Review: Wi-Foo: The Secrets of Wireless Hacking

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Review: Wi-Foo: The Secrets of Wireless Hacking

Despite the names (Konstantin Gavrilenko, Andrei Mikhailovsky, Andrew Vladimirov), the three people who wrote this book are based in the UK and are the founders of an IT security company there by the name of Arhout. They have decided to impart gems of knowledge to us about wireless networks and how to kept hackers out. Or alternatively if you possess a degree of moral flexibility, you could use this book to learn about hacking into said networks.

Despite the names (Konstantin Gavrilenko, Andrei Mikhailovsky, Andrew Vladimirov), the three people who wrote this book are based in the UK and are the founders of an IT security company there by the name of Arhout. They have decided to impart gems of knowledge to us about wireless networks and how to kept hackers out. Or alternatively if you possess a degree of moral flexibility, you could use this book to learn about hacking into said networks.

These wireless networks are all the rage nowadays and they are so easy to set up virtually anyone can do so. And that's where the trouble begins. Because they are so easy to get going very few people take the time to secure them. Why? Because it can be difficult to do it right and the easy options aren't much better than leaving data transmissions in the clear.

That seems an appropriate place to start and so the authors talk about why wireless is so vulnerable, where the problems and risks are and who will attack. There is a lot of technical detail from here on in, which shows how well the authors have grasped the concept and how well they impart details to the reader.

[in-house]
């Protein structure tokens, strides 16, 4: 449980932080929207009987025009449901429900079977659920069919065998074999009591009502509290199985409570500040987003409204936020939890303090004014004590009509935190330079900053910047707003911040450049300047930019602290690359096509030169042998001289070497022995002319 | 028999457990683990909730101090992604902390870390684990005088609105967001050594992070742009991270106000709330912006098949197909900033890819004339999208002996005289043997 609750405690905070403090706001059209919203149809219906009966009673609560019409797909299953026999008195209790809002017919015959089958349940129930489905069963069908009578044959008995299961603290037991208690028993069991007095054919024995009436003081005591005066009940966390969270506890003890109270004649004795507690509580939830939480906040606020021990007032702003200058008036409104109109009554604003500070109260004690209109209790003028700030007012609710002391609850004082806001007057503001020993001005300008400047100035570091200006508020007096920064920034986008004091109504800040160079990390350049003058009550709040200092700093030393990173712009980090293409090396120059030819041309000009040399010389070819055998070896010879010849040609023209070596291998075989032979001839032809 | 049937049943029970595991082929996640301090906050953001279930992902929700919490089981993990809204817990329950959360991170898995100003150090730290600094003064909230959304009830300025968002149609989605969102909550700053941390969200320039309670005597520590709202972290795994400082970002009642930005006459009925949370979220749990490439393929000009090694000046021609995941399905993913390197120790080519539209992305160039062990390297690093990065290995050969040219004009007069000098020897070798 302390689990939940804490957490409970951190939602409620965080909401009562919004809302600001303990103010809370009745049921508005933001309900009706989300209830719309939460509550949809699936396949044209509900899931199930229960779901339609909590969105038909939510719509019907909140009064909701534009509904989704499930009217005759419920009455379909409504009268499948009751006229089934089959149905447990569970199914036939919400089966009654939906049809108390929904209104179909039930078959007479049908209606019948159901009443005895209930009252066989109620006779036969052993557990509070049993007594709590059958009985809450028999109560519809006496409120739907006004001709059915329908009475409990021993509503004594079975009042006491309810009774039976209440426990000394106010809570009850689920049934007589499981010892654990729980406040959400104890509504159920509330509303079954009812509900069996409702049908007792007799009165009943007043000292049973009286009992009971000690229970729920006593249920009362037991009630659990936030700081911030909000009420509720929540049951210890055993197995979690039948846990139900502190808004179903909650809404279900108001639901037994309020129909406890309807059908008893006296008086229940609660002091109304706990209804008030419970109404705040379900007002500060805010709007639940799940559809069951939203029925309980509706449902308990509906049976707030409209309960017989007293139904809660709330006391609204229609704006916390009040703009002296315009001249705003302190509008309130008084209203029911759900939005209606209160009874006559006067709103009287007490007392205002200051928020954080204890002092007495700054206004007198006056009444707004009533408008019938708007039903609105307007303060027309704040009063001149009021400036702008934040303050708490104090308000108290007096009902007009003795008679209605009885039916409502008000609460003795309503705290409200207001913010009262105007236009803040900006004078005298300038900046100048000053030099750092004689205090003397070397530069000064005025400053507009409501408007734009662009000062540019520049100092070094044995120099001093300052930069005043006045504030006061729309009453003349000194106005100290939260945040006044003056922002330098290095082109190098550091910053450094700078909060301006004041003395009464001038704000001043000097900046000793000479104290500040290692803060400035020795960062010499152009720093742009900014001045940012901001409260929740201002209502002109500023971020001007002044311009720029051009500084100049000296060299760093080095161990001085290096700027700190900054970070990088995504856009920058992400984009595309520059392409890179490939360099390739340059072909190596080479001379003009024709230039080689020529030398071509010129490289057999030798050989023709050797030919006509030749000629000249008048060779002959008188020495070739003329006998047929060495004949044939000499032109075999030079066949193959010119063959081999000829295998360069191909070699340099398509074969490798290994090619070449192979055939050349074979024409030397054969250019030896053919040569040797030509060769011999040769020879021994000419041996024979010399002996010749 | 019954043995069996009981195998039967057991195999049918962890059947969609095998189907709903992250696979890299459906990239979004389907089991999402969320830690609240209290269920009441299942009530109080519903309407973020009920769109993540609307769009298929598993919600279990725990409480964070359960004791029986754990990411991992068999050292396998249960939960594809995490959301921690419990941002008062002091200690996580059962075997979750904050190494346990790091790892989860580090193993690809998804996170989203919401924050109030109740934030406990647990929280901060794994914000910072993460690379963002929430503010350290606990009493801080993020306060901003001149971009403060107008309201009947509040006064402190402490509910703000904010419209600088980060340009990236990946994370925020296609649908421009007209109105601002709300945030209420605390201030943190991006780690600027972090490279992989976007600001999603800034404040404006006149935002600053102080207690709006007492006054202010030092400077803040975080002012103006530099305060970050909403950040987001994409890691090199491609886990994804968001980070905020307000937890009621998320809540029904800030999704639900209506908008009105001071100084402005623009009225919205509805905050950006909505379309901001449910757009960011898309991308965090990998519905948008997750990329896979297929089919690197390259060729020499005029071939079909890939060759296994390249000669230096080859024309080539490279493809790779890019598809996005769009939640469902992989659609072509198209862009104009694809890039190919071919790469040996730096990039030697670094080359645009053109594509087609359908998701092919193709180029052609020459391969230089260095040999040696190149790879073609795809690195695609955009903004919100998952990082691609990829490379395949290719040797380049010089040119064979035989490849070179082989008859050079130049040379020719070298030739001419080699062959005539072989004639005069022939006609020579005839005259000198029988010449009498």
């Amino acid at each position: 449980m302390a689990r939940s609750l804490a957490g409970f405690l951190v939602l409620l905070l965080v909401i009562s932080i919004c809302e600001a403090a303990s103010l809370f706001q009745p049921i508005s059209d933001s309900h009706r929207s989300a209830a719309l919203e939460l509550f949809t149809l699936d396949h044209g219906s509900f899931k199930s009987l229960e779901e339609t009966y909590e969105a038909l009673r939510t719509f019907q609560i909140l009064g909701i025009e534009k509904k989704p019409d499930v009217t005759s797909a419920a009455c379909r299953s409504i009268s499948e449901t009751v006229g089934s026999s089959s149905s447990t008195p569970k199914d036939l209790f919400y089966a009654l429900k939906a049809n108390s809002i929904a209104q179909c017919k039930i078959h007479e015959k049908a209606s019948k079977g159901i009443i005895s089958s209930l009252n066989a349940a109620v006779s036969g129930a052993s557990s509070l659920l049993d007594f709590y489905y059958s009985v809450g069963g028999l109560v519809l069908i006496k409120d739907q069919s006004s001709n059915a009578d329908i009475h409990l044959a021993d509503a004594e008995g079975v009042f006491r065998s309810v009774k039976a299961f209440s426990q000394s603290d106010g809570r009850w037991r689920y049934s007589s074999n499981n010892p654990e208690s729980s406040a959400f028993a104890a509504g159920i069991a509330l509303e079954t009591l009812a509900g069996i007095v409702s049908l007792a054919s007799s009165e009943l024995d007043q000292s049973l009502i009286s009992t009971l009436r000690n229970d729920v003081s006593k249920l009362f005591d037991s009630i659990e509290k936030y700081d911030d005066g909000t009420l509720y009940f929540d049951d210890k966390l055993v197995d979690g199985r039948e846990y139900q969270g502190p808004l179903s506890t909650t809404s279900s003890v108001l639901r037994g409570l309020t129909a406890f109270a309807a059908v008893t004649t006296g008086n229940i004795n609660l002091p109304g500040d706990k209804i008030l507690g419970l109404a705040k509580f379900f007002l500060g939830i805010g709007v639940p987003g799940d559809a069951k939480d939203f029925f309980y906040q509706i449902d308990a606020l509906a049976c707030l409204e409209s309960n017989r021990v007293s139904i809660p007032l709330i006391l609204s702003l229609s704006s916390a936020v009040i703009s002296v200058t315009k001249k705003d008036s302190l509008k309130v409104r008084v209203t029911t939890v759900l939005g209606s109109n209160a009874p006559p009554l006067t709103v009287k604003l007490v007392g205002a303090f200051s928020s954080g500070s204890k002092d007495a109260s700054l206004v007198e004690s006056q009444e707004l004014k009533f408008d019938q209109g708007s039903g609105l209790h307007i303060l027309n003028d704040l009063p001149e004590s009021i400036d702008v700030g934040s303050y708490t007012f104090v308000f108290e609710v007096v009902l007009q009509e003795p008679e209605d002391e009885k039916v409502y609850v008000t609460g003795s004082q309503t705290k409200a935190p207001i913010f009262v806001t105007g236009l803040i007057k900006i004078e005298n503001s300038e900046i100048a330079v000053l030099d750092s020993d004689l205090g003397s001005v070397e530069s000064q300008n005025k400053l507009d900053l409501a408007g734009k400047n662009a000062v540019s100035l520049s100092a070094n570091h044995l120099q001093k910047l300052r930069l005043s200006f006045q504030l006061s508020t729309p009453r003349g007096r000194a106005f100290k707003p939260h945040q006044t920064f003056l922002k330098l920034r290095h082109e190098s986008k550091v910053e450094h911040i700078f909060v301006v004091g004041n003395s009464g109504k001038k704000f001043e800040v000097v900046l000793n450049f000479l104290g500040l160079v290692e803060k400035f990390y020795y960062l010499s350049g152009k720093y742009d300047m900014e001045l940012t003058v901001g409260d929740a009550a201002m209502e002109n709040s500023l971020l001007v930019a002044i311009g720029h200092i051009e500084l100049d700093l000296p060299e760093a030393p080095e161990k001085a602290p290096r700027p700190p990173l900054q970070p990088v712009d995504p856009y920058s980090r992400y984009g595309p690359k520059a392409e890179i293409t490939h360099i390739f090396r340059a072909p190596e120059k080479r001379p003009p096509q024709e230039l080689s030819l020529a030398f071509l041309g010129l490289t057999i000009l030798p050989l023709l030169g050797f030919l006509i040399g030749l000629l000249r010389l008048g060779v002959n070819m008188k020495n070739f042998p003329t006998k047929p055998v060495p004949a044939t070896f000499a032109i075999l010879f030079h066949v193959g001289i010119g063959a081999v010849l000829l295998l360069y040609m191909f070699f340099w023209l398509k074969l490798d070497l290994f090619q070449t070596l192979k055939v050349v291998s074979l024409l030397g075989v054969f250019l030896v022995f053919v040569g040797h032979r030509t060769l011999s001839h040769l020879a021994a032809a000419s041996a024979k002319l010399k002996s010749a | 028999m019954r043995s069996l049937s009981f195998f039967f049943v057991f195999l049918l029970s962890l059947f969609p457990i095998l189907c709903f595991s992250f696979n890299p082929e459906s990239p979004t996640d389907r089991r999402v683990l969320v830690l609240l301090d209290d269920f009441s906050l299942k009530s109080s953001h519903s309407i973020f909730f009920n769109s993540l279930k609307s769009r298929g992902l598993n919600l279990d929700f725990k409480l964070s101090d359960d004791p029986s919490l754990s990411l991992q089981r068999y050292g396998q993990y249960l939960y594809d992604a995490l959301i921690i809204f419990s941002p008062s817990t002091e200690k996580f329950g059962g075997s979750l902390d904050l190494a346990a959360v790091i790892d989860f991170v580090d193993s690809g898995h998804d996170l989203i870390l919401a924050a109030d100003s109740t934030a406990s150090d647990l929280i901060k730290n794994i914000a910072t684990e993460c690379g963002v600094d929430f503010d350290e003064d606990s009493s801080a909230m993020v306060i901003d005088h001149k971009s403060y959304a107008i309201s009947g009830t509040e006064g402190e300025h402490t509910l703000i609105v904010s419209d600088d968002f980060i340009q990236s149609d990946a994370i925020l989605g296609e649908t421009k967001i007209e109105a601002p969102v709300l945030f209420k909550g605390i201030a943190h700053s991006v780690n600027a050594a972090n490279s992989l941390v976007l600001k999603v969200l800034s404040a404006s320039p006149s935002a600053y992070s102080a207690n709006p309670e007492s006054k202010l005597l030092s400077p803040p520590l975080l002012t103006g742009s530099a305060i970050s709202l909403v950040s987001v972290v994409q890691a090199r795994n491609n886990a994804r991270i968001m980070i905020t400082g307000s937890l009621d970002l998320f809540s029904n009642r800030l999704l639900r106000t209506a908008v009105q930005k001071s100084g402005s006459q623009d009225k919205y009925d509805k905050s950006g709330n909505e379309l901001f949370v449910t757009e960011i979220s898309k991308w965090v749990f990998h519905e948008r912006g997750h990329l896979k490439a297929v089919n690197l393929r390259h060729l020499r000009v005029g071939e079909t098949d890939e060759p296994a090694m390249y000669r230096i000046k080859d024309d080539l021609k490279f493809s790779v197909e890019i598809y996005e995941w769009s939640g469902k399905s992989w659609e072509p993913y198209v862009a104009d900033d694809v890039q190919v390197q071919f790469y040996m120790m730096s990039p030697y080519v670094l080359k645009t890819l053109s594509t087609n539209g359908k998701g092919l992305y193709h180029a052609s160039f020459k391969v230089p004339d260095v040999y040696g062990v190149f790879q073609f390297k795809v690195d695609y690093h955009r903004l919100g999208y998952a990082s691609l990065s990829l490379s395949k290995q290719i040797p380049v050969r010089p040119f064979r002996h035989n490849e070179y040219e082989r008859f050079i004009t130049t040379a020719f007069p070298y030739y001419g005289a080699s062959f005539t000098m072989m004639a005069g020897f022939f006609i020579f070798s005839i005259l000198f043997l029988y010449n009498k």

For instance, the book goes into detail about hardware, the chipsets used in various wireless card to what antennae you should use. They even though in a bit of elementary physics for good measure. If that's not enough, the book talks about the various software and drivers available to scan wireless networks (almost all of the ones mentioned are open source).

Of course, the book goes onto how to equip yourself for wardriving and later wireless penetration testing. The basis of these is scanning and mapping and the software/hardware used to mount attacks on networks. Once you know how attacks can be made, the better the defence of the network can be made.

This is a book for people who love technical detail. But thankfully one written in straightforward prose. A chunky book for network administrators kept awake at nights worrying about the safety of wireless installations, the help should assist a better night's sleep.

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